And finally, there's this depressing article on our visual environment by Michael Kimmelman in the New York Times: There are said to be at least 105 million and maybe as many as 2 billion parking spaces in the United States. …  One study says we’ve built eight parking spots for every car in the country. Houston is said to have 30 of them per resident. In “Rethinking a Lot,” a new study of parking, due out in March, Eran Ben-Joseph, a professor of urban planning at M.I.T., points out that “in some U.S. cities, parking lots cover more than a third of the land area, becoming the single most salient landscape feature of our built environment.” 

Kimmelman goes on to describe ways architects and city planners are beginning to deal with this blight.
A Parking Lot in Disney World,  Orlando Florida

Friday, January 20, 2012

Panel on the Bushwick Art Scene

Standing room only.

By Charles Kessler

Last night The Bogart Salon, one of seven (!) galleries now at 56 Bogart Street in Bushwick, held a packed panel discussion on the "Nature and Future of the Bushwick Art Scene." It was expertly moderated by Hrag Vartanian, the founder and editor of Hyperallergic, and the panelists were Deborah Brown, director of the Storefront Bushwick Gallery; Burr Dodd of Brooklyn Fire Proof; writer-journalist for WNYC and Artnews, Carolina A. Miranda; and Marco Antonini, director of NURTUREart. You can find a pretty good summary at #bushwickarts (how can Paddy Johnson tweet so fast?).

One thing that surprised me was the carping about building codes. In the first place, compared to Jersey City they have it great, but more important, the reason why Bushwick is still relatively cheap is a lot of the activities (concerts, parties, live-work spaces, etc.) are not officially sanctioned.  Everyone knows (or should know) that fire codes are important, but sometimes minor violations for what seem like trivial violations (Burr Dodd complained about being busted for fruit flies in his restaurant) can be frustrating. But they should keep in mind that when something is officially approved it becomes a lot more expensive.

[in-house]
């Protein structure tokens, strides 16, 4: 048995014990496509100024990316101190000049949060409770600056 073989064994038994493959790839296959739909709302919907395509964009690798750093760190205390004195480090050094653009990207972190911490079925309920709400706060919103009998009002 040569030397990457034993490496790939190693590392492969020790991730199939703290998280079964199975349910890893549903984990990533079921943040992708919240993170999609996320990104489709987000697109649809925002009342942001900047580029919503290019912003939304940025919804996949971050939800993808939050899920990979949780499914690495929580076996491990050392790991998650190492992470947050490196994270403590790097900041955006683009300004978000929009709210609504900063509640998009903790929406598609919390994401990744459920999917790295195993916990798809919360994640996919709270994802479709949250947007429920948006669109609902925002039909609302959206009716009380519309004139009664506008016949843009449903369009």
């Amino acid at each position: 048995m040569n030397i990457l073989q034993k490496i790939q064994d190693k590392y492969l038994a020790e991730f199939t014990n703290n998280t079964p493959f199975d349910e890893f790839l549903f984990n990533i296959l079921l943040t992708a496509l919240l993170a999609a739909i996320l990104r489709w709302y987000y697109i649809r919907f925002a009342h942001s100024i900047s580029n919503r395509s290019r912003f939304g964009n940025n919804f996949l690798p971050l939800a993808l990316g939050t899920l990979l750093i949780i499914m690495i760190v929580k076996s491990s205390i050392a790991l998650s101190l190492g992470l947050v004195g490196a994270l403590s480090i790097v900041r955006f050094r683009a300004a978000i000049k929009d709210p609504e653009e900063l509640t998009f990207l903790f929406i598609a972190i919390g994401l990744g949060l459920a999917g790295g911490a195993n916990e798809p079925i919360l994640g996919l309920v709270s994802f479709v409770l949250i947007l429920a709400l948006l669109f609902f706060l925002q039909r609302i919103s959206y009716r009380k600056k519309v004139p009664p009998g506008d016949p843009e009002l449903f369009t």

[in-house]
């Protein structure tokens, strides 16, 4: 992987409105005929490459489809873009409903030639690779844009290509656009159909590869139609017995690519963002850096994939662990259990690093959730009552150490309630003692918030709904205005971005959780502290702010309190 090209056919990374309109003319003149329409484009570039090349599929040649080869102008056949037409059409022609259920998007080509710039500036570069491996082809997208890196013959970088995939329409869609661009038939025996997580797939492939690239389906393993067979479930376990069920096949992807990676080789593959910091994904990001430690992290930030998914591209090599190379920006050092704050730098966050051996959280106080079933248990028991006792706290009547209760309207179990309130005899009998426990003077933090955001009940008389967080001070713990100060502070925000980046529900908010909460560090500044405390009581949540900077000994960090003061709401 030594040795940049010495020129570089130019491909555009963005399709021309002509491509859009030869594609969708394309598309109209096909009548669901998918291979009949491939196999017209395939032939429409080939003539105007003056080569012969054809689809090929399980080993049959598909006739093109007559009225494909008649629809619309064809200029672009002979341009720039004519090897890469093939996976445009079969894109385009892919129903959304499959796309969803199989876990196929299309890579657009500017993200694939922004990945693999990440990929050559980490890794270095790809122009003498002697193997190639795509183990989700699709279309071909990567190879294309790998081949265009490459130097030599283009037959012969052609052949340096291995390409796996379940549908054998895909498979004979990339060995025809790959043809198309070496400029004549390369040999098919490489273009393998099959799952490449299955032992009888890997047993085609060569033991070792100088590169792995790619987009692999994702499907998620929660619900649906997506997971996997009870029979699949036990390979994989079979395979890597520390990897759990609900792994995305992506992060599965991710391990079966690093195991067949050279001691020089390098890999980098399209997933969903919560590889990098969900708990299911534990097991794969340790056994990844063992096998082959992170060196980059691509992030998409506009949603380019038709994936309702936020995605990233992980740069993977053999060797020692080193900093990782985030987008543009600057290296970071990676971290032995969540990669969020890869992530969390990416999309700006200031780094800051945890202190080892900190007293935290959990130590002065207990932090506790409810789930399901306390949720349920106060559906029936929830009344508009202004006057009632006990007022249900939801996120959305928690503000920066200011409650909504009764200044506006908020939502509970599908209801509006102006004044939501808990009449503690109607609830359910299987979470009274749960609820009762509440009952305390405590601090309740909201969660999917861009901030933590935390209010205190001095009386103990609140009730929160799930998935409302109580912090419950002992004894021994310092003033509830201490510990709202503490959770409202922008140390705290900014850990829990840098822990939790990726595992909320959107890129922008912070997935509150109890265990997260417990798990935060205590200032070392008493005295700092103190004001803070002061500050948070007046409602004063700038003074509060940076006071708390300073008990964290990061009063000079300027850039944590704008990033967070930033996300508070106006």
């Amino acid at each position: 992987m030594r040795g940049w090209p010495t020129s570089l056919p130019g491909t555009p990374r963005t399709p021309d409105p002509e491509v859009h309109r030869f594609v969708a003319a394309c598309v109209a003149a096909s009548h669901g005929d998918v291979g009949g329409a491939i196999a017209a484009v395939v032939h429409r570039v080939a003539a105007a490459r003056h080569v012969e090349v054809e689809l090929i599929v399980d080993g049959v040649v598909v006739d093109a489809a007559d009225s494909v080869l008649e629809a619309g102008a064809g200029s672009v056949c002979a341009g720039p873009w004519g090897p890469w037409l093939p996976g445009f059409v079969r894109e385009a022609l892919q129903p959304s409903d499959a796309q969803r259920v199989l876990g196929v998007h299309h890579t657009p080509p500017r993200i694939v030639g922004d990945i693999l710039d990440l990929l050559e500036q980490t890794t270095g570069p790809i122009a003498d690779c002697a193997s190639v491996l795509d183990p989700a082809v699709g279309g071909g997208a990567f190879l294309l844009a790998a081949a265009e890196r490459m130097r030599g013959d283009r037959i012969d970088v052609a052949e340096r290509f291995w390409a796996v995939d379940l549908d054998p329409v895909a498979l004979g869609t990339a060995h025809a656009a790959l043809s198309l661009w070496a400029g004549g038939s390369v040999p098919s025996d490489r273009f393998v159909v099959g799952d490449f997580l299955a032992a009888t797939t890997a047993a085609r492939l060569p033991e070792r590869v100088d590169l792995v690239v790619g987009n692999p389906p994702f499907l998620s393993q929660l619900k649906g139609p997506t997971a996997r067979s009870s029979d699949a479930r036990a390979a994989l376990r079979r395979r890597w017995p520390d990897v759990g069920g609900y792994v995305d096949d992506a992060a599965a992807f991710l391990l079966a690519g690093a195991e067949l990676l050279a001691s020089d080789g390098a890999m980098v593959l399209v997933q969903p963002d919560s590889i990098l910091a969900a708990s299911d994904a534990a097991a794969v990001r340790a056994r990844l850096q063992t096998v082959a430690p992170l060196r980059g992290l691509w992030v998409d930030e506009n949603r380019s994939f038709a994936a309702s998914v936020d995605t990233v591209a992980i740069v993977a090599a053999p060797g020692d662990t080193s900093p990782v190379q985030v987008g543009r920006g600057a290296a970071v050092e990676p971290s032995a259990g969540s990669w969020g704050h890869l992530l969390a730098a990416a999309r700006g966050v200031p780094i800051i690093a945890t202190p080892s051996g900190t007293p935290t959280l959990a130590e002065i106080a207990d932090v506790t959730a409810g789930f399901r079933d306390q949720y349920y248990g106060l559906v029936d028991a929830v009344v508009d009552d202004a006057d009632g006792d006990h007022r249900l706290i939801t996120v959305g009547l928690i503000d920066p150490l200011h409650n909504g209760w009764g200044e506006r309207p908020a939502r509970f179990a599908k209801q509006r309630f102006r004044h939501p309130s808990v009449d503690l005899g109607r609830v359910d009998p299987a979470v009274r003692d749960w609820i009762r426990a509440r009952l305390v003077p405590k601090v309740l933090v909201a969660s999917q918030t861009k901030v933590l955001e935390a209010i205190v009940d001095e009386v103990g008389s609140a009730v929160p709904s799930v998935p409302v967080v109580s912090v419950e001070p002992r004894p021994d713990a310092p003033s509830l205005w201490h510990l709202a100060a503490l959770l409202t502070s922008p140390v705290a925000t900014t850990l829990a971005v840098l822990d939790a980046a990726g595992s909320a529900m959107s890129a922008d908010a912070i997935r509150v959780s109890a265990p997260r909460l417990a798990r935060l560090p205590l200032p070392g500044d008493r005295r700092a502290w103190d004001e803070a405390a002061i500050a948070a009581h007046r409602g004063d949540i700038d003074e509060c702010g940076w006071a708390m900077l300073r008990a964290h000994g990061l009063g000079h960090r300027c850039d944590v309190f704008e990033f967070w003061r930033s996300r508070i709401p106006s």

Peter Hopkins, director of The Bogart Salon, took a great deal of care with the seating at the event, even going so far as putting names on the seats. He said he wanted to get people together whom he felt should know each other. I thought that was a terrific idea and typical of the way networking (in a good way) is encouraged in Bushwick and the way people are so helpful there.

Friday, January 13, 2012

Some Art News

By Charles Kessler

Museum and Gallery News:
  • The Lower East Side gallery Feature Inc. has a museum-quality exhibition of Tantra Paintings (until February 12th). They are small abstract paintings in tempera, gouache, and watercolor on salvaged paper made by practitioners of Tantrism as a guide for their private meditation. The sophistication and  subtlety of this work is astounding — equal to the best of work by Richard Tuttle or Tom Nozkowski. For more information see the Santa Monica Museum of Art  and siglioblog websites. Here are some high-quality photos that illustrate how sensitive the work is: